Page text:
Turner and colleagues (2005) reference Norcross (2000), who compiled a list of “consensual self-care strategies,” commonly used self-care strategies as well as recommendations for interns on internship. Some of these include “recogniz[ing] the hazards in conducting psychotherapy,” cultivating a lifestyle of self-care, and finding joy and peace in one’s practice. Turner et al. (2005) also noted that from a systemic viewpoint, it would be beneficial for internship sites to examine self-care from various theoretical orientations, and each site should attempt to implement forms of self-care that play on the strengths of the sites themselves.
The idea of using a board game to educate, reflect the experience of a chosen profession, and genuinely be entertaining is not a new one: Andrew and Andrew (1979) created a patent for a board game with these particular goals in mind. The goal was to create a complex system relating to medical practice, while also creating a game that “simulates the life of an intern in a large teaching [sic] hospital.” As it is widely known that board games can be used for educational purposes, creating a game that would reflect the working experience of a psychology intern would likely be highly beneficial for teaching, offering a source of entertainment, and reflecting the experience in a way that could be easily identifiable for trainees who may want the sense of a shared experience. If play and creativity could be fostered in graduate students or groups of graduate students together, their adjustment to and functioning in the various roles and hurdles of graduate school and internship could be enhanced
Description of the Game
The Game of Strife is based on the popular children’s game, The Game of Life™ (GOL), co-developed in its modern form by Reuben Klamer and Bill Markham for Milton Bradley in 1963. Games are a great way to relieve stress and cope with the pressures of life, and can be a good way to practice life lessons and make choices about life milestones in a low-risk, imaginary environment. The Game of Strife highlights the trials and tribulations of the graduate school experience. In particular, this game focuses on doctoral psychology programs. Doctoral psychology programs are particularly challenging, as they require a high level of intellectual and emotional engagement and exploration. During graduate school, students face a number of life milestones and challenges, which are incorporated in the Game of Strife.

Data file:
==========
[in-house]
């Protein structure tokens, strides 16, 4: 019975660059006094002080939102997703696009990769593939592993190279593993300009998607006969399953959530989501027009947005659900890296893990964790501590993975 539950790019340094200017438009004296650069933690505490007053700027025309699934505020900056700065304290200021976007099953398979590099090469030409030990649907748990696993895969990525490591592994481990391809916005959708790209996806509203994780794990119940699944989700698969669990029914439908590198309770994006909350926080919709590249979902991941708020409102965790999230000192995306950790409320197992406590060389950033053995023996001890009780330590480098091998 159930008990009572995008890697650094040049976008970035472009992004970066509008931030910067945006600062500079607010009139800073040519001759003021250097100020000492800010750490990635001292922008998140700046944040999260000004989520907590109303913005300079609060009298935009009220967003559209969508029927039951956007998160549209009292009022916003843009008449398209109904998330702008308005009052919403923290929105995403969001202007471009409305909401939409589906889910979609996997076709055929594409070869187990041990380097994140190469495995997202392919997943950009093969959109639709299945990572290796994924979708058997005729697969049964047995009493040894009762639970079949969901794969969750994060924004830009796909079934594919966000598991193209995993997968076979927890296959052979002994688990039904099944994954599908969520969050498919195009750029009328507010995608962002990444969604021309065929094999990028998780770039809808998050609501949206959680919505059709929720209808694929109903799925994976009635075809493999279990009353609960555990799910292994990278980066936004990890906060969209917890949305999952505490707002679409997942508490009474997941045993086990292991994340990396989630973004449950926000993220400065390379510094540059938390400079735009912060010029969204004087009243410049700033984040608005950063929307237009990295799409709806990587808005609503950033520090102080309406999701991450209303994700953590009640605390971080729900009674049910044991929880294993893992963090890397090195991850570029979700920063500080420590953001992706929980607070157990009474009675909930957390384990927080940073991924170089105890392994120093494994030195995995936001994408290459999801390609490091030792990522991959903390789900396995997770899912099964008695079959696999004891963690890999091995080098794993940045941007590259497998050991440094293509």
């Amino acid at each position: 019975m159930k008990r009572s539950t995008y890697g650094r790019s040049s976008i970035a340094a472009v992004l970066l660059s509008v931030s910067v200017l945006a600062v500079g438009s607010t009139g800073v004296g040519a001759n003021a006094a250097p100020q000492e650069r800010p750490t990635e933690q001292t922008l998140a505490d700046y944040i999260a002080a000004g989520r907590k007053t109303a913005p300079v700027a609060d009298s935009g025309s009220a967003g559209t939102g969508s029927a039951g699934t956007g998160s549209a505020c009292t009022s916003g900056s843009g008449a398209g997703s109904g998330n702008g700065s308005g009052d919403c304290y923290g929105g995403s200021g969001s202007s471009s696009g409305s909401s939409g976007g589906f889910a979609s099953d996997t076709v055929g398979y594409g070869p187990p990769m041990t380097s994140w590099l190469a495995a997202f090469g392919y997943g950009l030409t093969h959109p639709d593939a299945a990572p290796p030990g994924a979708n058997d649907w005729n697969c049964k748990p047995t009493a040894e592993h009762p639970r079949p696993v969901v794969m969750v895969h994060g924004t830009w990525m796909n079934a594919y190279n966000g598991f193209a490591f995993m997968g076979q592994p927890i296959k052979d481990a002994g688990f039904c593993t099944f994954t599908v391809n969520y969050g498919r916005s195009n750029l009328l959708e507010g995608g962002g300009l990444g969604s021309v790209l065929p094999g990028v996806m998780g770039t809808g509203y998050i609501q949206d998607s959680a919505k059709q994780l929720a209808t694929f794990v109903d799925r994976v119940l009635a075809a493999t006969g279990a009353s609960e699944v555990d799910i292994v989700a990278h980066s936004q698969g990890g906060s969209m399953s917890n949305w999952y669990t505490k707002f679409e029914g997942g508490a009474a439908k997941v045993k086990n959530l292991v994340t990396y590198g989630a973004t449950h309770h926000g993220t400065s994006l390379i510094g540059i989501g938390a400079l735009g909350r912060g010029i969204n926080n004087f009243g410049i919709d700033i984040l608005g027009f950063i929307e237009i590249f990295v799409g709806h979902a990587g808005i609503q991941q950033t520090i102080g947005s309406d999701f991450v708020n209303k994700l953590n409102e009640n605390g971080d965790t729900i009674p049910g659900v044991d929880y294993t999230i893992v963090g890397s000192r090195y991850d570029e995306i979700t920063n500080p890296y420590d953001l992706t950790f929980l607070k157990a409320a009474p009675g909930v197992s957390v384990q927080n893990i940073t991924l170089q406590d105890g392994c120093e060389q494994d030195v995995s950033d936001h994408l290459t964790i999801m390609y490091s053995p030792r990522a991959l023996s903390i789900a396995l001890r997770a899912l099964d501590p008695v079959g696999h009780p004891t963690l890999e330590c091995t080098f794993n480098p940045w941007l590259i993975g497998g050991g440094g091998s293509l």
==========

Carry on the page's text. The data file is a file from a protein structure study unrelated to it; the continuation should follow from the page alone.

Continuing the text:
The original game pieces are adapted in the Game of Strife to reflect doctoral psychology program students’ experiences. Graduate students commute in a number of ways. In the Game of Strife, players can choose from a number of transportation methods including a car, walking shoes, bike, bus, train, skateboard, motorbike, or electric scooters. Each playing piece will have holes to place human and animal figures that become part of the player’s family during the game. All human figures will be the color purple. In addition to human figures, there will be cats and dog figures to add to students’ families during the game, similar to children being added to families in the original. At certain points in the game, players will be cued to choose a housing card, a loan disbursement card, and a practicum or internship placement card. These cards will indicate type of housing and the rent or mortgage amount, loan amounts, practicum or internship site.
The game board is comprised of a path that leads to the ultimate goal of graduating from the player’s doctoral program. At the beginning of the game, players can choose to complete a master’s program route and borrow money, or begin working and earn money before both paths converge back to the “Start Doctoral Program” point. The path then continues on to the end point of graduation. Players will spin a dial that tells them how many spaces to move forward on each turn, and each spot on the game board will have different graduate school and life events that occur during play. Examples include the following: Be a teaching assistant for a class, free food from school event, adopt a dog, go on a good date, pass competency exam, apply for practicum, propose doctoral paper or dissertation, start a remediation plan, get in a car accident, get divorced, bad Tinder date, health emergency, forget to file FAFSA.